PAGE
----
The assessment of sensitivity and specificity of the BCE doctors’ diagnoses allows us to assess whether BCE doctors can distinguish relatively benign conditions from serious conditions that require immediate treatment. We found a sensitivity of 0.49 (95% CI: 0.41-0.57) and a specificity of 0.55 (95% CI: 0.41-0.68) (Table 4)


The minimum standards for BCE doctors’ diagnostic skills using chest X-ray are established by the faculties at the Danish medical schools and by the Danish Health and Medicines Authority. In order to assess whether these goals have been met, a number of factors must be taken into account.

First of all, uncertainty is associated with any diagnostic procedure. This uncertainty is difficult to quantify due to the nature of the material and the method used. Diagnostic precision varies much, even among trained radiologists. Studies attempting to measure this uncertainty indicate that the number of errors made by trained radiologists fall in the 11-30% range [9, 14]. Other studies of inexperienced doctors’ radiological diagnostic abilities show errors in diagnostic accuracy ranging from 28% to 45% [5, 6]. It is therefore evident that the acceptable maximum number of diagnostic errors allowable for the study cannot be clearly defined, and it is therefore necessary to set a theoretical minimum level.

The study uses optimal radiological material, is based on well-defined diagnoses and radiographs which were analysed under optimal conditions. During their education, BCE doctors are examined in the particular diseases and analysis of radiological findings is part of their curriculum. During the test, they had access to the relevant clinical findings and a tentative diagnosis. The threshold value chosen for this study is that in this well-defined context and working under optimal conditions, BCE doctors ought to score high on diagnostic certainty corresponding, as a minimum, to the lowest certainty reported for radiologists. Therefore, an error rate of up to 30% of the primary diagnoses was deemed acceptable.

Only 22 BCE doctors participated, but the results of the study were still statistically significant given the chosen theoretical threshold value. The participants were deemed representative of all three Danish medical faculties. BCE doctors participating in the survey had an overall accuracy of 51% (95% CI: 0.43-0.58) correct primary diagnoses. These figures largely confirm the results of international studies of junior doctors and medical students [5, 6]. It is important to note that these earlier studies included all overlooked radiological findings, whereas our study was based on well-defined findings and related to their clinical significance. A shared characteristic of the primary diagnoses is that the estimates as well as the upper limits of the corresponding 95% CI fall below the minimum threshold value defined in this study.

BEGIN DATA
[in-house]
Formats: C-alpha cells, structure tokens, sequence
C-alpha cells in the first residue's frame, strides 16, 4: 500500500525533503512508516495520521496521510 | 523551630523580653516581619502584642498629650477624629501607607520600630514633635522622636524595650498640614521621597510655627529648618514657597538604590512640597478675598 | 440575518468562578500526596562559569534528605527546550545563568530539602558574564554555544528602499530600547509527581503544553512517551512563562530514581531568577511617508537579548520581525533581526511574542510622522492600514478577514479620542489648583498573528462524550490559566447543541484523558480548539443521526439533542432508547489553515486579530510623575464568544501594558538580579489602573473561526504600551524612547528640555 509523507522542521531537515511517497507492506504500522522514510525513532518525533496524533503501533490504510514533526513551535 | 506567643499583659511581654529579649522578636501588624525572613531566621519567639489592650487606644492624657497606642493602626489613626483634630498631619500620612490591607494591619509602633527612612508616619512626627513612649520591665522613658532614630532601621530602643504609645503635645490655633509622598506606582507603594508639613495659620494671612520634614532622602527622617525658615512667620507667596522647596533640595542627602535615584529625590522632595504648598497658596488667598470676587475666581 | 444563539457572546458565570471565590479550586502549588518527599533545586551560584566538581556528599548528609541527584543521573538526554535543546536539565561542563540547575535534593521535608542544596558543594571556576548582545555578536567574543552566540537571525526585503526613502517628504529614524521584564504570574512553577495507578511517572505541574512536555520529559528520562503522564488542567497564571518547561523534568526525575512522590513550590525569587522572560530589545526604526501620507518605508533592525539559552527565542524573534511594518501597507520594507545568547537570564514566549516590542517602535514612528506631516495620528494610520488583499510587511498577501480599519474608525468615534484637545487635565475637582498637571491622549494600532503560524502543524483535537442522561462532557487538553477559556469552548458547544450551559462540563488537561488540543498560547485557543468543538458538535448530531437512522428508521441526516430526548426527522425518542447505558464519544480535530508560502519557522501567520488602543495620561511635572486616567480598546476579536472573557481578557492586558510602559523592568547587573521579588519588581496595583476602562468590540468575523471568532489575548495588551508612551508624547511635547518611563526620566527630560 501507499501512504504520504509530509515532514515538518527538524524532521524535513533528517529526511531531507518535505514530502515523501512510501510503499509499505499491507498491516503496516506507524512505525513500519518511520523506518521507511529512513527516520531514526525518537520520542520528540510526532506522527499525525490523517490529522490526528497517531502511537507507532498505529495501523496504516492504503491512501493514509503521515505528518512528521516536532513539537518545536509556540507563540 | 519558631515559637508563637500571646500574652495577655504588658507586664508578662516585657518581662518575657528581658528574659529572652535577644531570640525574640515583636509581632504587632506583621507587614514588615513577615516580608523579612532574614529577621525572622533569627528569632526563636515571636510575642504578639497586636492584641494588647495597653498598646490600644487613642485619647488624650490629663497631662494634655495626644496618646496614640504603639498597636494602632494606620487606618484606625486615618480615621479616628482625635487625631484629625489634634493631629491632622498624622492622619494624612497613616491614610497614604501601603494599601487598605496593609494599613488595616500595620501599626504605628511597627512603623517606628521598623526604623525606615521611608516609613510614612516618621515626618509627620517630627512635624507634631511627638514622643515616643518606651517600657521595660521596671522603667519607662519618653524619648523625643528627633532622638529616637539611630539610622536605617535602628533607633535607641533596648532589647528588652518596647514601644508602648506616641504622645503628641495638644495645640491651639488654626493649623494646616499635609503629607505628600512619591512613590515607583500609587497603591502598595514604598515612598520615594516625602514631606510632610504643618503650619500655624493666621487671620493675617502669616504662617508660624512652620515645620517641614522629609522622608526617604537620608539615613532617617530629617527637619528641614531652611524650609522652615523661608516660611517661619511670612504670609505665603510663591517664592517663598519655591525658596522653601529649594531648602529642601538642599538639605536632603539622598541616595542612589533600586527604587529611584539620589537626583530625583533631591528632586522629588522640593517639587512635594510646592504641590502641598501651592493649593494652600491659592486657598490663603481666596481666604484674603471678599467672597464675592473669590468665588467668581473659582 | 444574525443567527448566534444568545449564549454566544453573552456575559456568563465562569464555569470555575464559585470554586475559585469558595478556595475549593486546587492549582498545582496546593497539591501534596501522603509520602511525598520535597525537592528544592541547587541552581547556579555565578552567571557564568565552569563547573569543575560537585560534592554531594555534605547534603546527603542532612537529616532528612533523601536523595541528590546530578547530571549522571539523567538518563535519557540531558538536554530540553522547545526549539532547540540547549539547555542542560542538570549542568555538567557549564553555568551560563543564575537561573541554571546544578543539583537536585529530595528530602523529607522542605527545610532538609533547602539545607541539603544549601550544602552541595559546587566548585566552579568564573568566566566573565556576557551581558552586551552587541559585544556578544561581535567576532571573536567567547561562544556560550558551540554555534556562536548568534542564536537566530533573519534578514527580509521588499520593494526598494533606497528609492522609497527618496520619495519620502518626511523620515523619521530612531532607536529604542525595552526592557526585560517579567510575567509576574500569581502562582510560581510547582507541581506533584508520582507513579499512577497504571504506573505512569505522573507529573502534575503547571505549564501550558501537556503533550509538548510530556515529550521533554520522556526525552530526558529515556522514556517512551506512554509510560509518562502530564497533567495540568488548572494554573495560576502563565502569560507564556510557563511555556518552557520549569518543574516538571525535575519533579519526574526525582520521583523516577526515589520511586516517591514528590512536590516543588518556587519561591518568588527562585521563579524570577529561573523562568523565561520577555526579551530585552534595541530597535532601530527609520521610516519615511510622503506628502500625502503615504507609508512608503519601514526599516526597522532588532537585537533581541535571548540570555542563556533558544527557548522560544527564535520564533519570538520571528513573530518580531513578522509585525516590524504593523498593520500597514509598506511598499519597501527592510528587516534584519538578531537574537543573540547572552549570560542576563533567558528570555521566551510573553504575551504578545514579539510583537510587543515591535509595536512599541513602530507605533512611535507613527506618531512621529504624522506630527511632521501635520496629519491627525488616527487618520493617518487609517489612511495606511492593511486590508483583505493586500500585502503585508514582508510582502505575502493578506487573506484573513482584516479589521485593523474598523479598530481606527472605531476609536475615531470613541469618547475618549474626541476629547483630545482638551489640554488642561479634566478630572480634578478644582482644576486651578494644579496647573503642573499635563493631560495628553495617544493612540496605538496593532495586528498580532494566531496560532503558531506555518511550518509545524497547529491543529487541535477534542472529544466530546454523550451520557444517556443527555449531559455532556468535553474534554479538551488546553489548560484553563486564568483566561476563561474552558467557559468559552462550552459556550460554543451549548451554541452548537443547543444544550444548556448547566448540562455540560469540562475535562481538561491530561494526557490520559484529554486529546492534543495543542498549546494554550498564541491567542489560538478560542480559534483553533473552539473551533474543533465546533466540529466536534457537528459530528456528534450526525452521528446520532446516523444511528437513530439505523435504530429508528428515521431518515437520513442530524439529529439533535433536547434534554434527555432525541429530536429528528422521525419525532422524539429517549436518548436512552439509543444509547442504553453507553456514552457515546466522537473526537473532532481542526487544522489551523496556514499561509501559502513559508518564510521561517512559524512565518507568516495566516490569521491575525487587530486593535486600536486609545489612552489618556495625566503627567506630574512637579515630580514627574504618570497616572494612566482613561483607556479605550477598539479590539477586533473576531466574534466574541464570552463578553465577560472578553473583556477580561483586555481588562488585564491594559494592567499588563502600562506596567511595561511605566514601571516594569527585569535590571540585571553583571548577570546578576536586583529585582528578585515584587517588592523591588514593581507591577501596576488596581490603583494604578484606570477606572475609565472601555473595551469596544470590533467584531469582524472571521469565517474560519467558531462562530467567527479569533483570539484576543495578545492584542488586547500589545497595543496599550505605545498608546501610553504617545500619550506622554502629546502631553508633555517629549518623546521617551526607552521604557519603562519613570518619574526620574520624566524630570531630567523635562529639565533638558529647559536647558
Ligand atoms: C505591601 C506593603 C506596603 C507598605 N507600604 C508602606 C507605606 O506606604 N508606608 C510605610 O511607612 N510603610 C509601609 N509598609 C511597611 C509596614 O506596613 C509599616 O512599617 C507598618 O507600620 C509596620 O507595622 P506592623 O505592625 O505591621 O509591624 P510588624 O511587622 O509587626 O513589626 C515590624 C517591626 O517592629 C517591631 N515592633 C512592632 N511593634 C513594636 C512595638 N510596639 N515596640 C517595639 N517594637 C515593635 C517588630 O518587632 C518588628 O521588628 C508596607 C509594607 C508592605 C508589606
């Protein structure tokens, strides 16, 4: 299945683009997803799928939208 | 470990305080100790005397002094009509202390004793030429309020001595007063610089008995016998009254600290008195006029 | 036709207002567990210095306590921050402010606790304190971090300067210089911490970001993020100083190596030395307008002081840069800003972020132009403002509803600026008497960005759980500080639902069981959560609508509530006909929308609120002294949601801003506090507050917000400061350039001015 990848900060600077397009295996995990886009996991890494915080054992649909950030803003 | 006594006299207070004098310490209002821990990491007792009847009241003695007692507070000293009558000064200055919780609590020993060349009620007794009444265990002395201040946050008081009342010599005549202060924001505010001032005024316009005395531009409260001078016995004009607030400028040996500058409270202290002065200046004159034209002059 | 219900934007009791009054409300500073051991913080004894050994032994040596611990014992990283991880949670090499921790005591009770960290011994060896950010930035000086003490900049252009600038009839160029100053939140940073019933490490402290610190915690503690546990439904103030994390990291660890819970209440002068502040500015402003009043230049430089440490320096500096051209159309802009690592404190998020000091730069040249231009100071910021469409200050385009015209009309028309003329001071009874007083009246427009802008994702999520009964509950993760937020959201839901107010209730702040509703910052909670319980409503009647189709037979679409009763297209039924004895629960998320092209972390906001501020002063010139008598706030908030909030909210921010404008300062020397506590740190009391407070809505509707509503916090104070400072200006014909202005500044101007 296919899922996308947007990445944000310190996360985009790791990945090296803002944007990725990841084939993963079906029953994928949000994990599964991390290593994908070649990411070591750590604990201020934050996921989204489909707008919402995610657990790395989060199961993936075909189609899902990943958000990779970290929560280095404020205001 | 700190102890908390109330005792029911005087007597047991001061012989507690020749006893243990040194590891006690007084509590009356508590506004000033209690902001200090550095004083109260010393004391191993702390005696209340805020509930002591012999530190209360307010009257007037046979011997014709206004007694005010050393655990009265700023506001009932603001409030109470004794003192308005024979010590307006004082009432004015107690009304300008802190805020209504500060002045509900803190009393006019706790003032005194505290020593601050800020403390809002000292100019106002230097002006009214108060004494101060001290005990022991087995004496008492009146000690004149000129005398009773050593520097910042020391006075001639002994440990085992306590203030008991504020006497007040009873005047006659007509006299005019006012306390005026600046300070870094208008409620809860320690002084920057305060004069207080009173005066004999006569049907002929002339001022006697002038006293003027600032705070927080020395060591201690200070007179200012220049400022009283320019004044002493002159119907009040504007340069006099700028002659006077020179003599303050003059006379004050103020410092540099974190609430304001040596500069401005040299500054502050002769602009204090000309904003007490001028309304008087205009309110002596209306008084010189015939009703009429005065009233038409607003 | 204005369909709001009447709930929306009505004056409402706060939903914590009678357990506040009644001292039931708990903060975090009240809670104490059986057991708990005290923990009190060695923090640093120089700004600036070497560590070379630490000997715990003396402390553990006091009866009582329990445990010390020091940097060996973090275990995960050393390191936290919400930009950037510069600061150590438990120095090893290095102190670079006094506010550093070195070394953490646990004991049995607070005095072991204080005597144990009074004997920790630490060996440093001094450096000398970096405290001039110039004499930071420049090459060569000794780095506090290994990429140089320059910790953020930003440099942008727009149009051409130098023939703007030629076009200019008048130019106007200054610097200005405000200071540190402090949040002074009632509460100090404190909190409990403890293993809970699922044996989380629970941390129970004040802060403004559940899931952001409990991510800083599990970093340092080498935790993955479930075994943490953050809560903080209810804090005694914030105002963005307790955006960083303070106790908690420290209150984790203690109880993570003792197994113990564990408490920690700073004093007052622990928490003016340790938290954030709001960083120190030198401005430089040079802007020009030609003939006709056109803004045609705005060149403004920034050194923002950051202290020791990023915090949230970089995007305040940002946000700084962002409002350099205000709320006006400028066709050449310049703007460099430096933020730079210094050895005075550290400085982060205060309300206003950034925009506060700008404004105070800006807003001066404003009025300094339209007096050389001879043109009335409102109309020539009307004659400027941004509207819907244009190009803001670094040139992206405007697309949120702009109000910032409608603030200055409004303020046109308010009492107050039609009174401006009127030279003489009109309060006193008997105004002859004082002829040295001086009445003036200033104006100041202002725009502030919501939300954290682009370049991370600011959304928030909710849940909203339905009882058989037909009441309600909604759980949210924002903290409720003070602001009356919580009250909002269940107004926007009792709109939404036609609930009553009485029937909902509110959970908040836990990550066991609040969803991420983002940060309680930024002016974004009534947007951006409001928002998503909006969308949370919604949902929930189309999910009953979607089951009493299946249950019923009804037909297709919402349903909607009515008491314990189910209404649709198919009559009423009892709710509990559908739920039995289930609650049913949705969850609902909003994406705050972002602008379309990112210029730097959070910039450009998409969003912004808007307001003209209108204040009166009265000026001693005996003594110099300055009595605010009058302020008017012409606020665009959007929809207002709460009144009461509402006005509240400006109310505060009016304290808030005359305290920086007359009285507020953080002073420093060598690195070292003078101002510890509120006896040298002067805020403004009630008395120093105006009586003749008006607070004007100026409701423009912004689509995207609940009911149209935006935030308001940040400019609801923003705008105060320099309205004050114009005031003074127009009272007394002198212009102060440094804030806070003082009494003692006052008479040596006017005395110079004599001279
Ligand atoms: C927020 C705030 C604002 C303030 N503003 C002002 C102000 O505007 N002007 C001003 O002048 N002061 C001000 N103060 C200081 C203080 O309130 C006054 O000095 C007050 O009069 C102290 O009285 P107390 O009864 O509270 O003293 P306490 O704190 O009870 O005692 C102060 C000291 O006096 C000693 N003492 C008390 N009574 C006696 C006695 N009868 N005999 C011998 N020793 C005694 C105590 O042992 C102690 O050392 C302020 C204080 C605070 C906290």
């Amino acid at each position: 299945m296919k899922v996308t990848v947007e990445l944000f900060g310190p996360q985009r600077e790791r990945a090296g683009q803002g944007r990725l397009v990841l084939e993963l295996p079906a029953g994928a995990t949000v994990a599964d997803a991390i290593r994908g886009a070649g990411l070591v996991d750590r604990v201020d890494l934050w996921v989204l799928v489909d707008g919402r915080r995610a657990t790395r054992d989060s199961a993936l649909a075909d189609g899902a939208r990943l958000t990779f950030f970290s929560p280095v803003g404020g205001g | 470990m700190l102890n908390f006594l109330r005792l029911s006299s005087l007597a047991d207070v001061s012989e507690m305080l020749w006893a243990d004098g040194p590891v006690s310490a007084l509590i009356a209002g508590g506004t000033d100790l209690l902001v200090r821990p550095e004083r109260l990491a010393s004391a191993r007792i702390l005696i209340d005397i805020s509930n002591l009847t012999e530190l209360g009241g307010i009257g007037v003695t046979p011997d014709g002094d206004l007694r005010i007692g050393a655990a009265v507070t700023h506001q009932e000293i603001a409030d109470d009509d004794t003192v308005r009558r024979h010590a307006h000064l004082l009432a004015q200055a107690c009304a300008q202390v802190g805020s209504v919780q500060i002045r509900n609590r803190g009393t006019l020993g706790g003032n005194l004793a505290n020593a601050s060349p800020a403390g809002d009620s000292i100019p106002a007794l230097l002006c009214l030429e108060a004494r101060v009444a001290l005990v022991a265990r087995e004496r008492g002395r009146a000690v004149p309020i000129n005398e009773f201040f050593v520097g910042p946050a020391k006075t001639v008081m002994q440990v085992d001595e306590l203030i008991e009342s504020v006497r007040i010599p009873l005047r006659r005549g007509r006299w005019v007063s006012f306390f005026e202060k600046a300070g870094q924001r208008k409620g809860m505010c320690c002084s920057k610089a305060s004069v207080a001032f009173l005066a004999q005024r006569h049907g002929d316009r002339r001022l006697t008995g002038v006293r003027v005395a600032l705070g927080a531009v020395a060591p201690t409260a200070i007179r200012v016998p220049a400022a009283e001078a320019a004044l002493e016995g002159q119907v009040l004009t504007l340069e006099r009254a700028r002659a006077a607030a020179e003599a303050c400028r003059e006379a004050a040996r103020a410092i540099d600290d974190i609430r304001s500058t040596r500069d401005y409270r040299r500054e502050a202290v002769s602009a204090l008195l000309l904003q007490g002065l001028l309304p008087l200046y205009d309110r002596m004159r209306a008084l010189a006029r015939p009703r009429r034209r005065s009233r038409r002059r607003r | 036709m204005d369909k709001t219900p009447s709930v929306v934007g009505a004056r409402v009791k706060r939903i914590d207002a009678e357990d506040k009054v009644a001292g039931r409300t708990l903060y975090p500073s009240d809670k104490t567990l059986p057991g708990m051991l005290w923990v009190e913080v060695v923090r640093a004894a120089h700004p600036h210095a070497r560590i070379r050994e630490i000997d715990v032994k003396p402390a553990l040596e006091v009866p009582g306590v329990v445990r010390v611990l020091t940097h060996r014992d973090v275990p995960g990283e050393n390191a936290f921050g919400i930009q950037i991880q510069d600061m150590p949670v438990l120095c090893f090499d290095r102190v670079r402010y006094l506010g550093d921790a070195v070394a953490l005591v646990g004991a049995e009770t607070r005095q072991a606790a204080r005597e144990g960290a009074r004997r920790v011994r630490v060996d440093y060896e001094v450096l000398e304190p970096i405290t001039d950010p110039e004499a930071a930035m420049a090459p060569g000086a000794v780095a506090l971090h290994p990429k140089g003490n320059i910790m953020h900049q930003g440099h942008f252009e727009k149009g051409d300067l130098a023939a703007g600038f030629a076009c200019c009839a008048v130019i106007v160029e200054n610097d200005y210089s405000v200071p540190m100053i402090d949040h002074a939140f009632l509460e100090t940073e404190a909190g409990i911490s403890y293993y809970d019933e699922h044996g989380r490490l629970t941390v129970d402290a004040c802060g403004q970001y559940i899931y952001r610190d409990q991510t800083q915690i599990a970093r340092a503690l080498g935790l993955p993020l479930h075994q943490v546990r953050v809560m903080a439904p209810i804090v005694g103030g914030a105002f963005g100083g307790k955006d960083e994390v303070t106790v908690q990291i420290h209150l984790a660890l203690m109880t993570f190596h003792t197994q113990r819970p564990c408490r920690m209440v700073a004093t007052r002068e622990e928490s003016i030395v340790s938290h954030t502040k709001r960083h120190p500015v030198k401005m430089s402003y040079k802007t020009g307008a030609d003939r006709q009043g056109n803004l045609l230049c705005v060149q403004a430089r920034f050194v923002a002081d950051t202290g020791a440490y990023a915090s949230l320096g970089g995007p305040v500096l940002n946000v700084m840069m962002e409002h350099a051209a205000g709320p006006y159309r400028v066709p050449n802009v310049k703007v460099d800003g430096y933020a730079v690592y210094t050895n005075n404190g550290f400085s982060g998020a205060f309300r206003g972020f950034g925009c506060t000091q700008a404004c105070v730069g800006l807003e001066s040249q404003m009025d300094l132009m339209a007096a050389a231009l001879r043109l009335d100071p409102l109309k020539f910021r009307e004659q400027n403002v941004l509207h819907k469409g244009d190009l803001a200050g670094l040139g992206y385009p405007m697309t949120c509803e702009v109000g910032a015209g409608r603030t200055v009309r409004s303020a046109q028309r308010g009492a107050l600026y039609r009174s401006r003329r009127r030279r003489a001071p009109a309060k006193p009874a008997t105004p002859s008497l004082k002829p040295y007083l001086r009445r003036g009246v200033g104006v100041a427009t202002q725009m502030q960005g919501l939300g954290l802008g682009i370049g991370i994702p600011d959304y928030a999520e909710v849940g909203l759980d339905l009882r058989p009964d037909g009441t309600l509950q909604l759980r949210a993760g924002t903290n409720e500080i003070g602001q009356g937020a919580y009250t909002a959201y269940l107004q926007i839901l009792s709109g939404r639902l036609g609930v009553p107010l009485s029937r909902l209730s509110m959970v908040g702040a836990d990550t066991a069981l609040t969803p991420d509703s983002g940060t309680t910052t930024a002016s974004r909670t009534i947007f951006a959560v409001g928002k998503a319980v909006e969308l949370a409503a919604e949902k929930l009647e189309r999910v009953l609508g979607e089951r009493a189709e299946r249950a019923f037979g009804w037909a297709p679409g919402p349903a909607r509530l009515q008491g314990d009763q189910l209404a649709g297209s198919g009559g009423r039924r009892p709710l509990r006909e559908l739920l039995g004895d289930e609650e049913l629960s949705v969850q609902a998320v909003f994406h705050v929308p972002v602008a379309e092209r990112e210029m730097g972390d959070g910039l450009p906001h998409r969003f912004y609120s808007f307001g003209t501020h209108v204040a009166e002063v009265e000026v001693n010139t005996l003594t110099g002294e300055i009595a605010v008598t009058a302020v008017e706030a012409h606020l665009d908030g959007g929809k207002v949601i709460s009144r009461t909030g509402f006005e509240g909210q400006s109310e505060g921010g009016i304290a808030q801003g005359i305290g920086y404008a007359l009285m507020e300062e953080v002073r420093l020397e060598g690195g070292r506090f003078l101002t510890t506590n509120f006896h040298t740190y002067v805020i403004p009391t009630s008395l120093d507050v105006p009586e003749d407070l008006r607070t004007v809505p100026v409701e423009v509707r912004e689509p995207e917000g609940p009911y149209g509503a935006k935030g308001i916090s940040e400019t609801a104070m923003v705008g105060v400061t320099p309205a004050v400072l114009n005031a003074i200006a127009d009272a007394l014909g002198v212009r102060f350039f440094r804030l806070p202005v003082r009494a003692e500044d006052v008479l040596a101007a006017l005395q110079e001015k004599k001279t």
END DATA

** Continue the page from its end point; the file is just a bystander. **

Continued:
A sensitivity of 0.49 (95% CI: 0.41-0.57) and a specificity of 0.55 (95% CI: 0.41-0.68) also indicate a risk that BCE doctors make mistakes when assessing the radiological findings. This can lead to delay in life-saving treatment or cause patients to be treated too aggressively which may lead to complications.

The participants’ confidence in the chosen diagnoses was 57.5%. This, combined with the diagnostic accuracy of 51% observed in our study, suggests a risk that BCE doctors may misdiagnose a patient without consulting a radiologist or experienced colleague.


Based on this study, we conclude that BCE doctors do not meet the established minimum requirements for radiological diagnostic skills for the use of chest X-ray.

Every working day, BCE doctors make independent decisions on the basis of paraclinical test results. These decisions can have serious consequences for patients; for example, an overlooked pneumothorax may be life-threatening.

In the new united emergency wards (FAM) and in hospital departments, BCE doctors are in the frontline. Although BCE doctors often have the opportunity to consult colleagues, this does not change the fact that a BCE doctor may misdiagnose an X-ray and decide not to consult others because of misplaced confidence in their own abilities.

In the medical world, there is a belief that young doctors are capable of acquiring the needed skills through work experience and thereby become more competent in making clinical decisions without receiving structured training. One study [7] demonstrated that there was no improvement in the radiological skills of junior doctors over a period of six months, unless they received structured training.

On this basis and keeping in mind the results of the present study, we recommend that increased time and resources be allocated to training of medical students and BCE doctors in basic radiology.

Correspondence: Janus Mølgaard Christiansen, Thulevej 242, 6715 Esbjerg, Denmark. E-mail:

Accepted: 7 May 2014

Conflicts of interest:Disclosure forms provided by the authors are available with the full text of this article at